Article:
May 13, 2013 | David F. Coppedge

Talking Plants and Secret Networks

There was a time when talking plants
was mythology. Now, it’s science.


Hidden Messages in Plain Sight

Plants don’t speak English, obviously. Somehow, though, they communicate through channels scientists are only beginning to understand. No less than Science Magazine, the most respected journal in America, said this: “Shhh, the Plants are Talking.” In the “Science Shot” article, reporter Andrew Porterfield described controlled experiments in Australia that showed chilis grow better when basil is nearby. Somehow, the basil coaxes the chili plants through a hidden mechanism:

Amazing FactsBecause light, touch, and chemical “smell” were ruled out, the team proposes that the finding points to a new type of communication between plants, possibly involving nanoscale sound waves, traveling through the dirt to bring encouraging “words” to the growing seeds. Understanding this novel communication could help growers boost crop yields and increase global food supplies. How neighborly.

Live Science put it this way: “Even in the plant world, babies fail to thrive without a friendly community chattering nearby, according to a new study.” We weren’t kidding about talking plants. Reporter Becky Olson headlined her article, “Plants Talk: Seedlings Thrive with Encouraging ‘Words’.”

The Underground Fungal Railroad

More evidence is arising that plants communicate throughout ecological communities through a network of fungal threads in the soil. The fungi reward the plants for sharing nutrients by passing messages along, in a symbiotic relationship. The BBC News featured more discoveries about the underground network, as did PhysOrg. The BBC article claims that work in the UK is the first to show plant communication via the fungal railroad.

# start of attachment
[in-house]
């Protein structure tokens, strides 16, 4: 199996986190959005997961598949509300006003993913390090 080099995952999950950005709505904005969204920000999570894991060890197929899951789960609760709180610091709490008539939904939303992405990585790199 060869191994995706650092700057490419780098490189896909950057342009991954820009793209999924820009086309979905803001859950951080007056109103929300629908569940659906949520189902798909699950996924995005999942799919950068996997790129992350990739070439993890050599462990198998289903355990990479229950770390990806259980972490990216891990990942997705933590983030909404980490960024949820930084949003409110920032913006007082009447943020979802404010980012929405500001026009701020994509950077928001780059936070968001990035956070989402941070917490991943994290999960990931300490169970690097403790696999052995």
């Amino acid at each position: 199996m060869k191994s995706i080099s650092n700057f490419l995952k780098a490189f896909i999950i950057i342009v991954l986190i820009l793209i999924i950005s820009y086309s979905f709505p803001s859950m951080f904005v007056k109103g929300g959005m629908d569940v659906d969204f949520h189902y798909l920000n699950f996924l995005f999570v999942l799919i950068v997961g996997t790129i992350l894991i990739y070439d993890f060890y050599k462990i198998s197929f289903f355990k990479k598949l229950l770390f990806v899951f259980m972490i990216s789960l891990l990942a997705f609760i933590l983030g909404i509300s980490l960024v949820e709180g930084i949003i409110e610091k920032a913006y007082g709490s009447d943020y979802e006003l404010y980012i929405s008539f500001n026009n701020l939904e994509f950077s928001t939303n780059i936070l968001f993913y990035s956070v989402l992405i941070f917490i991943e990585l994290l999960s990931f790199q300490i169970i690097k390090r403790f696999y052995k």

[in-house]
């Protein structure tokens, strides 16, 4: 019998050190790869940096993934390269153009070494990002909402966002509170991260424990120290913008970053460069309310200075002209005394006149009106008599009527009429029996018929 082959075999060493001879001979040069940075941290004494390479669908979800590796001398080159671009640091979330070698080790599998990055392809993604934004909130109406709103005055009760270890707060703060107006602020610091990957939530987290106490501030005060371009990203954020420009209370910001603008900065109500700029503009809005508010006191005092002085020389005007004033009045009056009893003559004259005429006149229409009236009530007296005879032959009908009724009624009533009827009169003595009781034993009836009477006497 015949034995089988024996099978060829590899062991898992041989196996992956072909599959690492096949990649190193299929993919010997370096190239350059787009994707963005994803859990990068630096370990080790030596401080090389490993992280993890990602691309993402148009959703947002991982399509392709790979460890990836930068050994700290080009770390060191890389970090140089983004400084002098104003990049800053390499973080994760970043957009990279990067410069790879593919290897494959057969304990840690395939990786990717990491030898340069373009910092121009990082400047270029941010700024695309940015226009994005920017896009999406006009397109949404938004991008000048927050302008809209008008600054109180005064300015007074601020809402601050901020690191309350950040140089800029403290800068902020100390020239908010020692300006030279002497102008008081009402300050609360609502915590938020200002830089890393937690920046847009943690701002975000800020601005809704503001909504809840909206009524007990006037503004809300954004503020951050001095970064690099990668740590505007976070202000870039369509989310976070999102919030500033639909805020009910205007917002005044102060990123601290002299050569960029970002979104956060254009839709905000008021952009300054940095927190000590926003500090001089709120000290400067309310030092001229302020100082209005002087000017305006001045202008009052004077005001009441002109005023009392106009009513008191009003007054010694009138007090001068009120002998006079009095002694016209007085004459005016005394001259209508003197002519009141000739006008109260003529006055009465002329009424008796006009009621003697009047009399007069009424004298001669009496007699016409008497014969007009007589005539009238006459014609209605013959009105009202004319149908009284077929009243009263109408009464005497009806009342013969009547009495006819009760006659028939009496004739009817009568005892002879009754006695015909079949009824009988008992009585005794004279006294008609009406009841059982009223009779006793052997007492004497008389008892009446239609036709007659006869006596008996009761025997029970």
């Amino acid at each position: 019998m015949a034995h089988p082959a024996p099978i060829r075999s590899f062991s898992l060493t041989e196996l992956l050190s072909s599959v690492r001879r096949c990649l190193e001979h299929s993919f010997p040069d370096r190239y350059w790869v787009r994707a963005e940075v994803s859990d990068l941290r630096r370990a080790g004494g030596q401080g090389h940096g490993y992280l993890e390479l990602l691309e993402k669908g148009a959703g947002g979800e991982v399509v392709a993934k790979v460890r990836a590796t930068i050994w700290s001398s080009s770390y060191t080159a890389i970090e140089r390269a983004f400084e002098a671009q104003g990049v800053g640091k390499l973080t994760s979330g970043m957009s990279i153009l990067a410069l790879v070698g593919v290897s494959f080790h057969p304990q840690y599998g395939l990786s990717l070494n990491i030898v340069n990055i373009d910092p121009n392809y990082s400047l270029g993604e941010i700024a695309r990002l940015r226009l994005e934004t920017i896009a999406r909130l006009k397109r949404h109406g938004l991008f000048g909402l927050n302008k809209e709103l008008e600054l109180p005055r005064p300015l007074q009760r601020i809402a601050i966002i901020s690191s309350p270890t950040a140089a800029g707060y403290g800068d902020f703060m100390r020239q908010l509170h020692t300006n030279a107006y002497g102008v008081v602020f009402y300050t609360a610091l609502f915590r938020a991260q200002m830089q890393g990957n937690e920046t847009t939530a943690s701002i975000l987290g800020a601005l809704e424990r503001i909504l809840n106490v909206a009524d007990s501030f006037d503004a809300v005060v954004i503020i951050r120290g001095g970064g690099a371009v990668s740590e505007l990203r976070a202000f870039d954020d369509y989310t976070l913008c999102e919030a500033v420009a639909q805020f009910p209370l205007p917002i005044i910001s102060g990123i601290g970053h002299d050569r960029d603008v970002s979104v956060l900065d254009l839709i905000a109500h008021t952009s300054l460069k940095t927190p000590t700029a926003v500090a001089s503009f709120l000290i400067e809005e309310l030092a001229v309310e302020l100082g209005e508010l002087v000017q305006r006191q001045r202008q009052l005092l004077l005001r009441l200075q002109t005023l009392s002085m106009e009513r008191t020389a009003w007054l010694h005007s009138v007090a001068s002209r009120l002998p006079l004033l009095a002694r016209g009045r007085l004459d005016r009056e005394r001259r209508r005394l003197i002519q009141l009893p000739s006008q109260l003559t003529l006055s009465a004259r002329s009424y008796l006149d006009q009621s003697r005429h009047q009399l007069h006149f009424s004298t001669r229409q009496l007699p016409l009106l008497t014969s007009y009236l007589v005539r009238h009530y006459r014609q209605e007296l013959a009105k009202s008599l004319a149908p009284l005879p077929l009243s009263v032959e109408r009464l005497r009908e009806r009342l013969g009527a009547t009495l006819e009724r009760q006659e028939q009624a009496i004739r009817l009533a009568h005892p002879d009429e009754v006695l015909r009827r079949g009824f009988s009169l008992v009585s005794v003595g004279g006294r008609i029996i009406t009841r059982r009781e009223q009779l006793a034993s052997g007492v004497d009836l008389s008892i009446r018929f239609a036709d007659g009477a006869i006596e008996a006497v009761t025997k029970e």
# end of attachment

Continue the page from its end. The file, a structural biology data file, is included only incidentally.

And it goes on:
The research appears to show that a bean plant under attack by aphids can send out a warning through the underground communication channels. Plants getting the message set up defenses, but plants without the fungal network do not. One of the researchers was delighted at this “abject surprise that it was just so powerful – just such a fantastic signalling system.”

The BBC called this an “evolutionary role” for the fungus without explaining how a blind, purposeless process could discover any role in complex communications systems.

Some day soon we may decipher the language of plants. Here are some predictions. Favorite joke: that some humans think the underground railroad evolved. Favorite saint: Basil. Weather report: Chili today and hot tamale. Favorite pastime: sending intelligently designed signals. Favorite cowboy line: Where never is heard a discouraging word. Favorite hymn: Praise God from Whom all blessings flow.


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  • Donald Holliday says:

    “The BBC article claims that work in the UK is the first to show plant communication via the fungal railroad.”

    This is a puzzling statement, but one I’m sure is common. Claiming first credit for something that has actually been known for some time now. I see it everywhere within the Atheistic science circles. Jealousy, envies, covetousness, slander of colleagues and so on. And it’s not restricted to any one particular field of expertise within Science.

    Suzanne Simard spoke of this some years ago and here is a video.

    Dr Don Marx, formerly with the United States forest Service researching Fungal Networks and the interconnections of great biodiversity and later with Plant Health Care Inc who had educational programs and farmed many species of forest soil biota brought all of these things out to the public as early as the 1980s.

    So the reality is that this info has been around a lot longer than the UK Study. Still, one has to wonder why the old out date archaic technologies are still used in land management. It’s because the natural world is viewed as imperfect and intellects know better.

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